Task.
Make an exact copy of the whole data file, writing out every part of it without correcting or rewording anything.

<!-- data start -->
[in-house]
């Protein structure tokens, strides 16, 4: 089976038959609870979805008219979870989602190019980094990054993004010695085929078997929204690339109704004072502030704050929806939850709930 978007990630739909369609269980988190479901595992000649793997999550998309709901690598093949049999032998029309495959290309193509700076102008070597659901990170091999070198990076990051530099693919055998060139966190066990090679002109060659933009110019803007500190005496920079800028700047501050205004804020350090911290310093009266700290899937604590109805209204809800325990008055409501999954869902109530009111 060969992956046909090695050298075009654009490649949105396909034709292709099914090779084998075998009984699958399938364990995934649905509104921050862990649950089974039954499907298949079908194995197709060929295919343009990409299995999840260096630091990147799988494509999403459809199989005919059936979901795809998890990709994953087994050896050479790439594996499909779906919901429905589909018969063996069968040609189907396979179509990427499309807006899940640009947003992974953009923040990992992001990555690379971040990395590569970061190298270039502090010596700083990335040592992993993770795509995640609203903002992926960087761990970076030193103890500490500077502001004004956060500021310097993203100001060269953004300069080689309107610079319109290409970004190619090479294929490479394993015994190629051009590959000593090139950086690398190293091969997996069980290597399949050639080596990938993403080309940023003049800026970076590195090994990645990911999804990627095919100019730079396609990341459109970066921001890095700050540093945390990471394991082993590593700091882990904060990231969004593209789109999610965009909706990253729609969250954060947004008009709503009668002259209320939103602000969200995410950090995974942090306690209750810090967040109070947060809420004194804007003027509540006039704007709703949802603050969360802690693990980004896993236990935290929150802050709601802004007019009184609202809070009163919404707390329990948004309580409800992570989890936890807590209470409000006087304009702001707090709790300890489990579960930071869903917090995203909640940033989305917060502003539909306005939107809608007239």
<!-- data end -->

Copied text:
[in-house]
């Protein structure tokens, strides 16, 4: 089976038959609870979805008219979870989602190019980094990054993004010695085929078997929204690339109704004072502030704050929806939850709930 978007990630739909369609269980988190479901595992000649793997999550998309709901690598093949049999032998029309495959290309193509700076102008070597659901990170091999070198990076990051530099693919055998060139966190066990090679002109060659933009110019803007500190005496920079800028700047501050205004804020350090911290310093009266700290899937604590109805209204809800325990008055409501999954869902109530009111 060969992956046909090695050298075009654009490649949105396909034709292709099914090779084998075998009984699958399938364990995934649905509104921050862990649950089974039954499907298949079908194995197709060929295919343009990409299995999840260096630091990147799988494509999403459809199989005919059936979901795809998890990709994953087994050896050479790439594996499909779906919901429905589909018969063996069968040609189907396979179509990427499309807006899940640009947003992974953009923040990992992001990555690379971040990395590569970061190298270039502090010596700083990335040592992993993770795509995640609203903002992926960087761990970076030193103890500490500077502001004004956060500021310097993203100001060269953004300069080689309107610079319109290409970004190619090479294929490479394993015994190629051009590959000593090139950086690398190293091969997996069980290597399949050639080596990938993403080309940023003049800026970076590195090994990645990911999804990627095919100019730079396609990341459109970066921001890095700050540093945390990471394991082993590593700091882990904060990231969004593209789109999610965009909706990253729609969250954060947004008009709503009668002259209320939103602000969200995410950090995974942090306690209750810090967040109070947060809420004194804007003027509540006039704007709703949802603050969360802690693990980004896993236990935290929150802050709601802004007019009184609202809070009163919404707390329990948004309580409800992570989890936890807590209470409000006087304009702001707090709790300890489990579960930071869903917090995203909640940033989305917060502003539909306005939107809608007239």